Jealousy in Othello
Shakespeare is known for his exceptional ability to compose plays full of deceit, trickery, revenge, and jealousy. The play Othello, evolves around the theme of jealousy.
One of Shakespeare's most credible characteristics in his writing is his ability to compose a play in which has a story that originates, and strides on lies. As theses lies were unraveled the central theme of his play became distinct, and clearly visible. The central theme was based on the acts that characters had taken based on their jealous feelings. The flaws within all of the characters lied within their blindness to over look Iago's lies. What made each character jealous, was what they perceived as the truth.
What adds to this great tragedy is that it is a love story as well. In which a man, Othello, loves excessively and passionately, however he loves unwisely. Love consumes all those who take part in it, and in Othello's case his flaws lie in his loving Desdemona so blindly. It is for that single reason that Iago knows that such a naïve man as Othello, who loves his wife so blindly and unrealistically, can be corrupted.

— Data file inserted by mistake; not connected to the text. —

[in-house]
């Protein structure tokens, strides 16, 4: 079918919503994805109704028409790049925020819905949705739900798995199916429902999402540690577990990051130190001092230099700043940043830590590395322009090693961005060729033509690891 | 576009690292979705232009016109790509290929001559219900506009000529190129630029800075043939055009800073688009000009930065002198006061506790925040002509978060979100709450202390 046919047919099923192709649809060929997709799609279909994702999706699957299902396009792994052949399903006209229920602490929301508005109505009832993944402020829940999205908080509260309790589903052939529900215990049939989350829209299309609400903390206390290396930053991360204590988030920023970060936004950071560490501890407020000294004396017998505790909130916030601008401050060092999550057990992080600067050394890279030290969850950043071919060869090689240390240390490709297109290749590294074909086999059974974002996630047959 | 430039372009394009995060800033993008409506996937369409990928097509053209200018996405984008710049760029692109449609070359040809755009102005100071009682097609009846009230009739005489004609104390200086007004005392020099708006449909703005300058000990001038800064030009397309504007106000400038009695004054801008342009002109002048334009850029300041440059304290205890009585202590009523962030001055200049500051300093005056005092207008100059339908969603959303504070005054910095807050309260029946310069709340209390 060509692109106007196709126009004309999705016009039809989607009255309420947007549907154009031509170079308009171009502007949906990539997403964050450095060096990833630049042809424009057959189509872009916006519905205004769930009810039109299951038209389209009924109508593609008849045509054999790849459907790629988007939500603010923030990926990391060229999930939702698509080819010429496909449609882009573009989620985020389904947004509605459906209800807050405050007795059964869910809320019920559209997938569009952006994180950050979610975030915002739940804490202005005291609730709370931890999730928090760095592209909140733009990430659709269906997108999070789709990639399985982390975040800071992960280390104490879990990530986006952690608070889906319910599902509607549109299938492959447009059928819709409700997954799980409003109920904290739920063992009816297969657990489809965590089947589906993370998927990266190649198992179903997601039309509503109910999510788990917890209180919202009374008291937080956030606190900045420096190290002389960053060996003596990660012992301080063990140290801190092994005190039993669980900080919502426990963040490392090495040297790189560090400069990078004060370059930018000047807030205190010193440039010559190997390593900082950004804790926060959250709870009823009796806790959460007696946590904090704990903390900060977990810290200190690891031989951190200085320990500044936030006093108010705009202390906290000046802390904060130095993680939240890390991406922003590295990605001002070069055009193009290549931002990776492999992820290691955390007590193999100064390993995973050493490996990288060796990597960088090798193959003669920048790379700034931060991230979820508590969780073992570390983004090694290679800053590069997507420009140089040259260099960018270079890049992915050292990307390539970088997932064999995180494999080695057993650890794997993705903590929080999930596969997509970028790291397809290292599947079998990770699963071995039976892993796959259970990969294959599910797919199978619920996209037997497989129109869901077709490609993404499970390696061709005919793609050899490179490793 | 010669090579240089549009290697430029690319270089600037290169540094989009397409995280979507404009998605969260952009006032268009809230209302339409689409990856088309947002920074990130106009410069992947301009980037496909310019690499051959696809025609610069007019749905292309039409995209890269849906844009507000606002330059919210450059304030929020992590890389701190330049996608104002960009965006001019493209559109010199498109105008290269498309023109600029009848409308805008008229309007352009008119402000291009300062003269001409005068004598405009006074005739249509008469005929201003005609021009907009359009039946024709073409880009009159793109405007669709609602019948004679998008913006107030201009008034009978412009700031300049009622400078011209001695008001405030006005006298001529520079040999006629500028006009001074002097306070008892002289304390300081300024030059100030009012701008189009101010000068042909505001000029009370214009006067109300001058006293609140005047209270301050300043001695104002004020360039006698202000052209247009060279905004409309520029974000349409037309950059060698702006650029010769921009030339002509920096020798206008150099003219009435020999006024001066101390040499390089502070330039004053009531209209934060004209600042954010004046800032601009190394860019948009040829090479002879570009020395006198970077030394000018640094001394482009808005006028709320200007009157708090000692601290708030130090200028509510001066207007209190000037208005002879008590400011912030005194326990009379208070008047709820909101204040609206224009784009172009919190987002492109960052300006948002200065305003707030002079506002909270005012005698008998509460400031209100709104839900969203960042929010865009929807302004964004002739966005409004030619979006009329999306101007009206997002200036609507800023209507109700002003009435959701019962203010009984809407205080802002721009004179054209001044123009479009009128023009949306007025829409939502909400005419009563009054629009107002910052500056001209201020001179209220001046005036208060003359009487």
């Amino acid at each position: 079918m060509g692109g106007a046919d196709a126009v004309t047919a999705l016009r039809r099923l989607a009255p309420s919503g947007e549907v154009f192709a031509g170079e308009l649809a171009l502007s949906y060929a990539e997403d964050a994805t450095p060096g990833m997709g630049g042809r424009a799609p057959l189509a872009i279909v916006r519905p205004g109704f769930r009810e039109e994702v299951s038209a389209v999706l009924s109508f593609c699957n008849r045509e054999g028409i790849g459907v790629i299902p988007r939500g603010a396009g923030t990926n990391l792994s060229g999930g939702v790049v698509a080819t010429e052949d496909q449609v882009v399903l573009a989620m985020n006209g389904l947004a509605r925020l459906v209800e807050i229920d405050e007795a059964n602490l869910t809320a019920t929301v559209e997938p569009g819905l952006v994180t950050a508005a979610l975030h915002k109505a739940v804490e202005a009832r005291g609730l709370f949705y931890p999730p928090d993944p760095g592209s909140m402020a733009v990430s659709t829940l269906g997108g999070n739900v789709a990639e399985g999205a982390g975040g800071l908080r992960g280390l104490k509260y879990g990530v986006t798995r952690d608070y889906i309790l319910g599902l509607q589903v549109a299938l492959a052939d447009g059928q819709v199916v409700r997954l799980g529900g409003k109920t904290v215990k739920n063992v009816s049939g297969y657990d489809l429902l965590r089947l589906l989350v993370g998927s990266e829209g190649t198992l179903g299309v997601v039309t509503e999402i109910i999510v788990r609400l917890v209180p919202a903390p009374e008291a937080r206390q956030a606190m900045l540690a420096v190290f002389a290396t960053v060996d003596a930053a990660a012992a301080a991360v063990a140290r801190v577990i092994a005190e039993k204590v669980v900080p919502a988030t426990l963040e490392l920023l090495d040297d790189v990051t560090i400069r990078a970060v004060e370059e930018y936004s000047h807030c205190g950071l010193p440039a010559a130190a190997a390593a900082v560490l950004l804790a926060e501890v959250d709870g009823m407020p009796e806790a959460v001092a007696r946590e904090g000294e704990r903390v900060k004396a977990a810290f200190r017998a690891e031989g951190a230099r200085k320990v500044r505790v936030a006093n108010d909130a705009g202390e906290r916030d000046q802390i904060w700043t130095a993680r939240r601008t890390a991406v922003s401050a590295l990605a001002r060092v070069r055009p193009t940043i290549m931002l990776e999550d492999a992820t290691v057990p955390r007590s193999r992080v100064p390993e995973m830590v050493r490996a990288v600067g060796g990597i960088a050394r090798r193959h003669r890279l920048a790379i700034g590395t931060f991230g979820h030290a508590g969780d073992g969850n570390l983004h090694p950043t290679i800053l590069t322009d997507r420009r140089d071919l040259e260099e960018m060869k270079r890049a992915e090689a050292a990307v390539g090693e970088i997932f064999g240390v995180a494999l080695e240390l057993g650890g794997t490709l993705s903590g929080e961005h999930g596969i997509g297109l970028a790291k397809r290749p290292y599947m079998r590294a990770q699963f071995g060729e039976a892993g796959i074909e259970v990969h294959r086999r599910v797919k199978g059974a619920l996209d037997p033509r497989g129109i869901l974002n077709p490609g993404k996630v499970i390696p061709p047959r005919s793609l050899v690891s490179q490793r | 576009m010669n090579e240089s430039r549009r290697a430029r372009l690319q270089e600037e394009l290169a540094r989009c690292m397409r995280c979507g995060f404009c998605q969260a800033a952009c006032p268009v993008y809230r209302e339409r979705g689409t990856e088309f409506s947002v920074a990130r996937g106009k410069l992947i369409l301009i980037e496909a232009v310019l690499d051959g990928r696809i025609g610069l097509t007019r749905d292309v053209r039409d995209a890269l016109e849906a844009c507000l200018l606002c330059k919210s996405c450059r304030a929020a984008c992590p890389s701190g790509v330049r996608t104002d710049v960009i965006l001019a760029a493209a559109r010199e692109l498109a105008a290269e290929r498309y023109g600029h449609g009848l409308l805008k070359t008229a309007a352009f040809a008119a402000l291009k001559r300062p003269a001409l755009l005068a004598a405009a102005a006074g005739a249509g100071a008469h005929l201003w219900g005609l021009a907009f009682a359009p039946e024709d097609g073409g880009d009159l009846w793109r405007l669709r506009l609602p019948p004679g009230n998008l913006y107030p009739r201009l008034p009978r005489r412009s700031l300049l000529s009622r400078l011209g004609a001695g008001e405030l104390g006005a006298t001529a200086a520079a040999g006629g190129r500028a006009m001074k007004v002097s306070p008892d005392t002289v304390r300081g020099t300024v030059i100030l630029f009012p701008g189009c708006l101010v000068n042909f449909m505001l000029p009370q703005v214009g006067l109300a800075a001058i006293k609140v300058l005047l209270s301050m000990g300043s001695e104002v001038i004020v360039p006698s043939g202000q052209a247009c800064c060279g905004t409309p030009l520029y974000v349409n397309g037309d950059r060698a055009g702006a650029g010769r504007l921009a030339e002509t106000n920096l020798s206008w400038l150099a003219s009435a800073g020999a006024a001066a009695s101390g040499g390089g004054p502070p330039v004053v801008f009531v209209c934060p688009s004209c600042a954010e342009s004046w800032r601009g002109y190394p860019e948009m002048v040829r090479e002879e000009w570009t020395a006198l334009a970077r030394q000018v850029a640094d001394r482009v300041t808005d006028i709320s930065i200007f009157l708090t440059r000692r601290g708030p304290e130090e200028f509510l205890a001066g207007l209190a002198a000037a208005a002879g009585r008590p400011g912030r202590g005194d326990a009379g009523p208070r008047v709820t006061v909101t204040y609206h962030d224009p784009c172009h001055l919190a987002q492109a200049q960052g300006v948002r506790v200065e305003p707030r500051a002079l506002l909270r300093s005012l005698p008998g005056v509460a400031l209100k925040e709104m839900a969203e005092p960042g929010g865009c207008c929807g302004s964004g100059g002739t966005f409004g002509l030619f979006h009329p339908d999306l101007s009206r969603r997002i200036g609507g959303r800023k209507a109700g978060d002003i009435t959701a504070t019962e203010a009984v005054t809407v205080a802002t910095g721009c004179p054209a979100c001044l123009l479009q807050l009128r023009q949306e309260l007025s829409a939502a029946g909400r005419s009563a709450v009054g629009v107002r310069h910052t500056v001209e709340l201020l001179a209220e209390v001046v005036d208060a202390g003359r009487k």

Just as Othello's flaws lied within his inability to see past his jealous feelings, so did most of the rest of characters, no matter what social ranking they were classified in. Even from the well-developed characters, such as Othello, to the lesser figures, such as Roderigo, envy and lust were feelings all of Shakespeare's characters were accountable of holding at one time or other in the play. Within each of the characters in Othello was a level of jealousy, which Iago created by testing their pressure points for his benefit.
In Act 1 scene 1, Shakespeare opened up to his audience a level of jealousy that goes hand in hand with the feeling of greed. This scene being referred to is where Iago expressed his animosity for Othello. Iago was subconsciously telling the audience how jealous he was about Cassio's promotion. And at the same time Roderigo blatantly expressed his jealousy for Desdemona's love for Othello. These two are the most common types of jealousy and envy that we know and express.
"O sir content you.
I follow him to serve my turn upon him...."(lines 38-39)
"It is as sure as you are Roderigo,
Where I the Moor, I would not be Iago.
In following him, I follow but myself.
Heaven is my judge, not I for love and duty,
But seeming so, for my perculiar end;
For when my outward action doth demonstrate
The native act and figure of my heart
In complient extern, tis not long after
But I will wear my heart upon my sleeve
For daws peck at; I am not what I am." (lines 53-62)
Which brings us to who Iago is in this play. Iago, being the cause of this tragedy, is an intricate and complex character, who unraveled the play with his lies. However a person must keep in mind that the direction of Iago's jealousy...